Latin 90

Professor Kard has been at the university for as long as anyone can remember, going back indeed to when everyone in the department spoke Latin on a daily basis. It is Kard's unshakable belief that things have gone down-hill ever since. "1H ,30HSMALL LETTERS ARE A NEOLOGISM," he always Hollers in faculty meetings, pointing out that classical writers couldn't possibly have used them. In our department, you can't say that the rules aren't carved in stone, as it is in stone that Kard did his best work thirty-five years ago, continues to do his work, and intends to go on doing his work.

The academic journals have grown in the last thirty-five years. While it is hard to believe, Kard used to carve out his fluid- dynamics calculations on tiny 4-kilobyte stone tablets. Now he thinks nothing of allocating half a gigabyte (statically, since that's the only way he knows how), but he still does everything in Latin. Latin, in case you think I'm prejudiced, is a fine language for talking about gladiators and chariots and even for discussing Spinoza, but it stretches the vocabulary to solve differential equations in it, let alone write operating systems or look at chaotic trajectories. Kard's papers are unreadable by anyone else.

Things got a little better around 1977, when a few (then) junior professors bullied him into structuring his DO loops and adding a few modern words. His code, however, still looked like Latin.

Just the other day, Kard met me in the hallway (ave!) and started talking excitedly (forgive the free translation). "I'm finally going to get the rest of you to go back to talking Latin," he said. "How's that, Kard?" "I've thought about your objections, about the missing vocabulary and syntax" -- a few of us had recently been pestering him over structures and classes, although at the time none of it seemed to be sinking in, except to elicit the occasional comment about how anything worth doing could be done in the ablative -- "and I think I can meet your objections, on your own terms.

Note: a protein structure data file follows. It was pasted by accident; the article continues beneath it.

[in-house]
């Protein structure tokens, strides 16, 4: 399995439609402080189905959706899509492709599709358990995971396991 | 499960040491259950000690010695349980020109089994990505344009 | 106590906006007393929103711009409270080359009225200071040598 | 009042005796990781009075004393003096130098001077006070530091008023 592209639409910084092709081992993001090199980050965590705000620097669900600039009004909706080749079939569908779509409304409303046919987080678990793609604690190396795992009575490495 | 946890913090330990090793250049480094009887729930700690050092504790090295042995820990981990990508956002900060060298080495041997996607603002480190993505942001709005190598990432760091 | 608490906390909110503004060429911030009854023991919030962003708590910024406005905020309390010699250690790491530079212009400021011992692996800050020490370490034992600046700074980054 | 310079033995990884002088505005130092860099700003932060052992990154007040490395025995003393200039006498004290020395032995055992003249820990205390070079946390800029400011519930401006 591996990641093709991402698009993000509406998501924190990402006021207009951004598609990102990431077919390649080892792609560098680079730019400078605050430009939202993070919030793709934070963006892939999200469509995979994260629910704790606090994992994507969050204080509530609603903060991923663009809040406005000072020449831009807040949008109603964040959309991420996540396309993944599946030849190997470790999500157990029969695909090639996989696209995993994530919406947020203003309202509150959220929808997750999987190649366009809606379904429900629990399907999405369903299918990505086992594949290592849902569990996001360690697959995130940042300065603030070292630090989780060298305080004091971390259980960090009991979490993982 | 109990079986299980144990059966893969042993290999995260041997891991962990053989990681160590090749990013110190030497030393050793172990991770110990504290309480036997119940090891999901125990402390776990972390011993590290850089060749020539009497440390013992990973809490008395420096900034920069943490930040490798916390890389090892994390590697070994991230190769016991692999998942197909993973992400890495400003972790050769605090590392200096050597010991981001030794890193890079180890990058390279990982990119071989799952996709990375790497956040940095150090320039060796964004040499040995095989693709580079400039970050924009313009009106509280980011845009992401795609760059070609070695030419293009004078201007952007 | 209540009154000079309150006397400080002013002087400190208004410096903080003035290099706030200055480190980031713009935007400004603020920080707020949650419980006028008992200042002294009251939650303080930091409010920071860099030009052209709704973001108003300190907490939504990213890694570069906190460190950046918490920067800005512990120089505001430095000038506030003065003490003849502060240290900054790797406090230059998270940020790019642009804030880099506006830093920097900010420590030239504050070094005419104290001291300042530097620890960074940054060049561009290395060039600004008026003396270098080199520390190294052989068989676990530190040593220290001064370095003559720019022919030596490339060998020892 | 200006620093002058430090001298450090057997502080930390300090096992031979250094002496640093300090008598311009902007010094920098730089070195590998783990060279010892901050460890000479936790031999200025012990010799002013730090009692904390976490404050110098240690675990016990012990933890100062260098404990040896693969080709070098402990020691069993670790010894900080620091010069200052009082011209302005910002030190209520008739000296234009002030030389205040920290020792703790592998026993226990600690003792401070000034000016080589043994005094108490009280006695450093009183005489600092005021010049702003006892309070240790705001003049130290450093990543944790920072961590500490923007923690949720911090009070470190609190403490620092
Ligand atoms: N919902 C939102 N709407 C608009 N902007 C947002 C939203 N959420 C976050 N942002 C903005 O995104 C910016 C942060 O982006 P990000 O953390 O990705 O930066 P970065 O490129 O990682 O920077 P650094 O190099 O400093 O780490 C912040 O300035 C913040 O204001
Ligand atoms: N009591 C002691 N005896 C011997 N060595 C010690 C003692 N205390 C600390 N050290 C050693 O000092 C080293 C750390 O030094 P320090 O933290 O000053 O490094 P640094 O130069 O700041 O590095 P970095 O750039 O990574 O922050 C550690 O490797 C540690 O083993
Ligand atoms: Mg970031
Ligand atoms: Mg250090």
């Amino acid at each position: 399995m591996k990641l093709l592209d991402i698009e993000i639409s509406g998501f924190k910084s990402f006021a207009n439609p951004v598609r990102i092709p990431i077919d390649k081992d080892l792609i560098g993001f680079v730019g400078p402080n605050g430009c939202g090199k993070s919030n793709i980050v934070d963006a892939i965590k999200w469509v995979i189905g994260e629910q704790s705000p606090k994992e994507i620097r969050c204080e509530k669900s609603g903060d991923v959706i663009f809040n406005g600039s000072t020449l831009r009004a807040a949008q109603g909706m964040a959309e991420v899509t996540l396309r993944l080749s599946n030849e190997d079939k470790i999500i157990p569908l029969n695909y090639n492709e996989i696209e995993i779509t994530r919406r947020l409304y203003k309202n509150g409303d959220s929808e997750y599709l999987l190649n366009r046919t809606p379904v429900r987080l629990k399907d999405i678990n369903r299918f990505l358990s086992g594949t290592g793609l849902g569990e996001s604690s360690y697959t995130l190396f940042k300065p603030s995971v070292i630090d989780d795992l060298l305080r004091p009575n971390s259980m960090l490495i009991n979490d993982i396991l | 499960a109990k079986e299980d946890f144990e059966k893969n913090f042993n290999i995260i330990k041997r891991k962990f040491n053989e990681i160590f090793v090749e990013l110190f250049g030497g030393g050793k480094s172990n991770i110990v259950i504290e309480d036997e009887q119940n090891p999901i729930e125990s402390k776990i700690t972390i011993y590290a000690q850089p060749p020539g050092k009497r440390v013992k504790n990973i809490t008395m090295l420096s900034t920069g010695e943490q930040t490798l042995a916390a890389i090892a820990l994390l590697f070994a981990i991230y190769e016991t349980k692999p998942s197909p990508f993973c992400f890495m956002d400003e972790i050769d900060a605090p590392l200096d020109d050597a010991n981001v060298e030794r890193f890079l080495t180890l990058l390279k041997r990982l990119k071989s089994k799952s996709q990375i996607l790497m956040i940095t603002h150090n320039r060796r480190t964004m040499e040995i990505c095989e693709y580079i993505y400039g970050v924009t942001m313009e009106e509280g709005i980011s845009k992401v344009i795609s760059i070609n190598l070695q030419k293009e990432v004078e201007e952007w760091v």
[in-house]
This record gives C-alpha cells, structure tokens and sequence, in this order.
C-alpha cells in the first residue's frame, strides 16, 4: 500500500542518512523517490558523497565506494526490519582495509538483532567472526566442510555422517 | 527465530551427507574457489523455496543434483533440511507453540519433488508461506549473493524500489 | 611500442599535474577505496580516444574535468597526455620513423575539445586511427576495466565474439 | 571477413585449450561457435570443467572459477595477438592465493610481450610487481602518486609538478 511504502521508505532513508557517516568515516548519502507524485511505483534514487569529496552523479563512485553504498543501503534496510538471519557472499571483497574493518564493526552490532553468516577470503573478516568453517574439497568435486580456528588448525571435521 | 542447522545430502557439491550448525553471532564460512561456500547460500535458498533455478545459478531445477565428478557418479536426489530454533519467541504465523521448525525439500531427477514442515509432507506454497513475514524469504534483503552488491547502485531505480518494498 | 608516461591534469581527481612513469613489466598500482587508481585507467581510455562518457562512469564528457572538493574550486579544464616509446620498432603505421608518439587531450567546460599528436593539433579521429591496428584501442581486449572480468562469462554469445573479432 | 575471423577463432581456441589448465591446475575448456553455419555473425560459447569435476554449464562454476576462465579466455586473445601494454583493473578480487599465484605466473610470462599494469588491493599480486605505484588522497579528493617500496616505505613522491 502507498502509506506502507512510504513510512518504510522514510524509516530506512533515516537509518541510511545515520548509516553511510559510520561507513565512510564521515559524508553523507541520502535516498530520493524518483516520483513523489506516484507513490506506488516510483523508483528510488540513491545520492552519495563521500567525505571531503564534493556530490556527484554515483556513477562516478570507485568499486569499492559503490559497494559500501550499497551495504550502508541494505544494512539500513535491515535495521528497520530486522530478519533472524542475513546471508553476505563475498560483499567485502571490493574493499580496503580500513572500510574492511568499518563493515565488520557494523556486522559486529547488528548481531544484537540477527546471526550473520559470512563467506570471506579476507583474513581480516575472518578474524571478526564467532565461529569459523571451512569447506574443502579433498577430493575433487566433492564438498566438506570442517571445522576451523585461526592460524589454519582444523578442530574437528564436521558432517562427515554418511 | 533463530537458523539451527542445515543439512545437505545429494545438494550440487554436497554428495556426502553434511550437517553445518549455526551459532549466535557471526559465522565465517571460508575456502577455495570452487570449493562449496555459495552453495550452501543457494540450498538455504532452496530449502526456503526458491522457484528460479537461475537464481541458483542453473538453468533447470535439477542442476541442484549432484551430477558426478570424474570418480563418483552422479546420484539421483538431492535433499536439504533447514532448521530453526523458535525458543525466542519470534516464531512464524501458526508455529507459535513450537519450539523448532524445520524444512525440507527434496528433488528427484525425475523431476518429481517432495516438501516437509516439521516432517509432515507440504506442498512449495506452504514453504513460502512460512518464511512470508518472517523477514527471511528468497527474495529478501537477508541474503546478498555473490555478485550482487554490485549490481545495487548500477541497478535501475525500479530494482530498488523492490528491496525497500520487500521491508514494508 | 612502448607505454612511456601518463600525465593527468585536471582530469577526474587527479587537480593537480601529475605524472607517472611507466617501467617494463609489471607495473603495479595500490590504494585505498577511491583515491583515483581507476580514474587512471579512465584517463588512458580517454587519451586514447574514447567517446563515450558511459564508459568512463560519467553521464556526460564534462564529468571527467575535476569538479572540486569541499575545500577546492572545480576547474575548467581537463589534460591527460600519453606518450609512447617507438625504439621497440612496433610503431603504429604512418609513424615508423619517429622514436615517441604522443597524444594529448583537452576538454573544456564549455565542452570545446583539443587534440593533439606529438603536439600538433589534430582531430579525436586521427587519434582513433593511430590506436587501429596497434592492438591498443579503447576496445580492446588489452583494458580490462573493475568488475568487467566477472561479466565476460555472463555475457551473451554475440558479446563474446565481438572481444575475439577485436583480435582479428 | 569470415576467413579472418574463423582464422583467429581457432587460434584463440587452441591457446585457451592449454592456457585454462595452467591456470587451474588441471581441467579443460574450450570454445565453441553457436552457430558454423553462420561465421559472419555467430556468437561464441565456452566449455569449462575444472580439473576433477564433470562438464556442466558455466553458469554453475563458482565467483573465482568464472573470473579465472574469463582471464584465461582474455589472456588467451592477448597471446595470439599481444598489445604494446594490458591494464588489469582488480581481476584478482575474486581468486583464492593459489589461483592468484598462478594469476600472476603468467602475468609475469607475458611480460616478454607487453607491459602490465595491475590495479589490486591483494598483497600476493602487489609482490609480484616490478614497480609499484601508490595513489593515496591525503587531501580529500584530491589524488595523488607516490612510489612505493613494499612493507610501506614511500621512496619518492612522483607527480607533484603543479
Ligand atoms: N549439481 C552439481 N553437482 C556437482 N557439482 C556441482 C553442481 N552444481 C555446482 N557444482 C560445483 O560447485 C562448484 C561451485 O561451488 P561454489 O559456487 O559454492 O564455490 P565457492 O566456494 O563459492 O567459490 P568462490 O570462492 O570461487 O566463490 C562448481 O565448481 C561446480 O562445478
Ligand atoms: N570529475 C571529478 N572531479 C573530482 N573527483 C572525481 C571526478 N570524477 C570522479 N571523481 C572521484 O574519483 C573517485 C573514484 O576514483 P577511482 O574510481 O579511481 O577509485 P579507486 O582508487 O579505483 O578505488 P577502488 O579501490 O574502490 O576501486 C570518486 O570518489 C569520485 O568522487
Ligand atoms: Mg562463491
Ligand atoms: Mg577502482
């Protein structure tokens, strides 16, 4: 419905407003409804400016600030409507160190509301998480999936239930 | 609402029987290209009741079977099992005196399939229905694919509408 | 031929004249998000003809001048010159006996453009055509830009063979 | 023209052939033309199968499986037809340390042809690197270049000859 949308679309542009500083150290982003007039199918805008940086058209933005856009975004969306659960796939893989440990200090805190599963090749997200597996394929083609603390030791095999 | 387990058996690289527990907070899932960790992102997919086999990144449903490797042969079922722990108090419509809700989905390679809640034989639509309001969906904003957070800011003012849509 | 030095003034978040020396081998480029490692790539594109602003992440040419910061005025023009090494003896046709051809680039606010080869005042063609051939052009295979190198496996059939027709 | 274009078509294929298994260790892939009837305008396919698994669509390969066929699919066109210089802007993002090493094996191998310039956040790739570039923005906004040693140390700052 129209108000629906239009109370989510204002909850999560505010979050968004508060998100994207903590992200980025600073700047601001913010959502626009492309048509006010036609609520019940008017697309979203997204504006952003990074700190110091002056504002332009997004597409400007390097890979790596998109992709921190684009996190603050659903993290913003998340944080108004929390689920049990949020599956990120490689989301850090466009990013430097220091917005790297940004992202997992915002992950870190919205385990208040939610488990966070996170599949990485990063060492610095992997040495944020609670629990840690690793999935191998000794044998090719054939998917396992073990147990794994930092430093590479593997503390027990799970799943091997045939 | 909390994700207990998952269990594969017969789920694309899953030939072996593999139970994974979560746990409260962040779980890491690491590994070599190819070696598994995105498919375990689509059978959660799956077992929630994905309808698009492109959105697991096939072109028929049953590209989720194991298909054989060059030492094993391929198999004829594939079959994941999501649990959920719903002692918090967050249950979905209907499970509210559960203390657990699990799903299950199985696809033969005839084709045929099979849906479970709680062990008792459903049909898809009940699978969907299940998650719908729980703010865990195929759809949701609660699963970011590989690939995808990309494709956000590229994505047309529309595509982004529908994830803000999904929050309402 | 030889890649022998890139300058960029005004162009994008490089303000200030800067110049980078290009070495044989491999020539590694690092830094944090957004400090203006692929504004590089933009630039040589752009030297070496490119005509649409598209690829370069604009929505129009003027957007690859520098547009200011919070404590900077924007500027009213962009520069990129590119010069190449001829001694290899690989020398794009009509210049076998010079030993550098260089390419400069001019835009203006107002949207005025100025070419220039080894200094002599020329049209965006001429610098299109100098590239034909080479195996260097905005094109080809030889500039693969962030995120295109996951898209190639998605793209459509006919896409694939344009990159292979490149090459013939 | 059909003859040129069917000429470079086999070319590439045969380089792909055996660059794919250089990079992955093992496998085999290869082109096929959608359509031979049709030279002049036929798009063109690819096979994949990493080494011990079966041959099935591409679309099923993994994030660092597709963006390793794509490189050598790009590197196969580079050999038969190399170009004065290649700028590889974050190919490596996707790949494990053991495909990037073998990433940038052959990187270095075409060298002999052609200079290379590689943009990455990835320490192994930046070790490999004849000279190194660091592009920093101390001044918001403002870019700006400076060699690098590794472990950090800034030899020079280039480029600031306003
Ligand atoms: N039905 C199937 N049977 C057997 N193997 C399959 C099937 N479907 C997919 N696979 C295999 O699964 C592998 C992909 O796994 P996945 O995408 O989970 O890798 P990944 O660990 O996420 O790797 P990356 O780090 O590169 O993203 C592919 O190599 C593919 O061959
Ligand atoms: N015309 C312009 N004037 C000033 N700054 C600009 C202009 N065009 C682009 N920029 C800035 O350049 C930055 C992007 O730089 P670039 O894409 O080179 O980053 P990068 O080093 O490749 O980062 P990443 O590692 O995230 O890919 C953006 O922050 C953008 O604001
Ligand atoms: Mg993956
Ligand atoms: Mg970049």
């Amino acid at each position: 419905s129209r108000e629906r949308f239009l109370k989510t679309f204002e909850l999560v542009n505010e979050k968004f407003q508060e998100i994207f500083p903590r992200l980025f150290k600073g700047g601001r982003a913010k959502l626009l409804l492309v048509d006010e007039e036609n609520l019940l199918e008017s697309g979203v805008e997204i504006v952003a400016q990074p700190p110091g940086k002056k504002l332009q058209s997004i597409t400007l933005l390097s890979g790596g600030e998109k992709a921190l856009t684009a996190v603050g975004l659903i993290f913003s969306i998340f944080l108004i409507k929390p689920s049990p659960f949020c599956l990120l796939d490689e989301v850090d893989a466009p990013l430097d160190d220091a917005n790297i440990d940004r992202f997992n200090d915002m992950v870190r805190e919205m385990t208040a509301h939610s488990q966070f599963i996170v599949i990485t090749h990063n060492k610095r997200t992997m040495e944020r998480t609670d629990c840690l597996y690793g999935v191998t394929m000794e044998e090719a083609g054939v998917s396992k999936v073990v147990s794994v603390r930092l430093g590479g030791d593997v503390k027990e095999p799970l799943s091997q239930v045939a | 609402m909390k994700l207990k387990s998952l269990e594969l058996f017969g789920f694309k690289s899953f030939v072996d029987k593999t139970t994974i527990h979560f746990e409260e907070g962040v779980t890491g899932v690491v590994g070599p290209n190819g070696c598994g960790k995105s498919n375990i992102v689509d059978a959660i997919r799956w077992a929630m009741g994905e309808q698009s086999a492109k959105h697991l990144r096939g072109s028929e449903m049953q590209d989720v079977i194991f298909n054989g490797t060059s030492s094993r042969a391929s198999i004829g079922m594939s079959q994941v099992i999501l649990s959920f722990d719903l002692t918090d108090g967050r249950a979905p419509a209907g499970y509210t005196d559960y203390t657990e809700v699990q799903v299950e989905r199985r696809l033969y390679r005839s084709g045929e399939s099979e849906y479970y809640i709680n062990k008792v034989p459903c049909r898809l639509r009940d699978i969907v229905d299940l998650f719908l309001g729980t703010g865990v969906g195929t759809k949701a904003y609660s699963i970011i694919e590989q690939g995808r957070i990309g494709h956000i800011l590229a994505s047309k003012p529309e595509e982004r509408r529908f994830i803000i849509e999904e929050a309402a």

"While strictly speaking it has no classical precedent, I've spent the last ten months building on the language, adding four new cases, five tenses, six conjugations, three-hundred-sixty new verbs, and 1144 new nouns. The grammar book, alas, no longer fits in the pocket, but at least you and the rest can stop complaining about the lack of flexibility. I call the modified language 'Latin-90'."

He was true to his word. Latin-90 had all the structure and object orientation a writer could ask for. It accepted lower case letters (translating them internally to upper case), allowed for recursive argumentation, and discarded any special meaning column 72 might once have had. Julius Caesar wouldn't have been able to distinguish it from Gallic.

To the rest of us, unfortunately, it still looks like Latin. It doesn't help that Kard has yet to produce a working set of chisels for it, and that the only papers written in Latin-90 still sit in Kard's brain. At least he put Holleramus constants to rest and no longer requires six spaces before each genitive. He'll probably be able to get some better work done in Latin-90, if he ever implements it. In the meantime, I shall continue to write in the vernacular.